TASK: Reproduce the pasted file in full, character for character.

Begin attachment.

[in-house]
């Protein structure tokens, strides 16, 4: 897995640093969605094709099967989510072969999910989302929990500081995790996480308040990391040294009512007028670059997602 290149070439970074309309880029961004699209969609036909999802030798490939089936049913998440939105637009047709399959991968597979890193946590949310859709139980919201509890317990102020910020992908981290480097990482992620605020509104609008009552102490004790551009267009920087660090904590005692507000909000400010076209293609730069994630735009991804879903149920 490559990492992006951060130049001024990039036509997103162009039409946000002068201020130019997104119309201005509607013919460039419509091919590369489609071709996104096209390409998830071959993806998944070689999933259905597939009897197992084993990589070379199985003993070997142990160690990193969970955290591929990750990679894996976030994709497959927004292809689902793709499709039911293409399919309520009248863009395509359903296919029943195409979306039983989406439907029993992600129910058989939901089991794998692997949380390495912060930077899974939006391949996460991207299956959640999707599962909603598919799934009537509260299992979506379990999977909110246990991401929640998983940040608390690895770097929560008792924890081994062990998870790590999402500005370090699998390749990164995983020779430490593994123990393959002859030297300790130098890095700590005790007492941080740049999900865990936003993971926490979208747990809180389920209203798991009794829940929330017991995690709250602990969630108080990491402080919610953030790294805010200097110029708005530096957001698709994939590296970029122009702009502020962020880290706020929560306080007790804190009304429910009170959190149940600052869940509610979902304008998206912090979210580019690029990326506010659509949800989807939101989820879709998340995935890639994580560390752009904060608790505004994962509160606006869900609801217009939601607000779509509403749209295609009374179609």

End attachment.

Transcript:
[in-house]
């Protein structure tokens, strides 16, 4: 897995640093969605094709099967989510072969999910989302929990500081995790996480308040990391040294009512007028670059997602 290149070439970074309309880029961004699209969609036909999802030798490939089936049913998440939105637009047709399959991968597979890193946590949310859709139980919201509890317990102020910020992908981290480097990482992620605020509104609008009552102490004790551009267009920087660090904590005692507000909000400010076209293609730069994630735009991804879903149920 490559990492992006951060130049001024990039036509997103162009039409946000002068201020130019997104119309201005509607013919460039419509091919590369489609071709996104096209390409998830071959993806998944070689999933259905597939009897197992084993990589070379199985003993070997142990160690990193969970955290591929990750990679894996976030994709497959927004292809689902793709499709039911293409399919309520009248863009395509359903296919029943195409979306039983989406439907029993992600129910058989939901089991794998692997949380390495912060930077899974939006391949996460991207299956959640999707599962909603598919799934009537509260299992979506379990999977909110246990991401929640998983940040608390690895770097929560008792924890081994062990998870790590999402500005370090699998390749990164995983020779430490593994123990393959002859030297300790130098890095700590005790007492941080740049999900865990936003993971926490979208747990809180389920209203798991009794829940929330017991995690709250602990969630108080990491402080919610953030790294805010200097110029708005530096957001698709994939590296970029122009702009502020962020880290706020929560306080007790804190009304429910009170959190149940600052869940509610979902304008998206912090979210580019690029990326506010659509949800989807939101989820879709998340995935890639994580560390752009904060608790505004994962509160606006869900609801217009939601607000779509509403749209295609009374179609």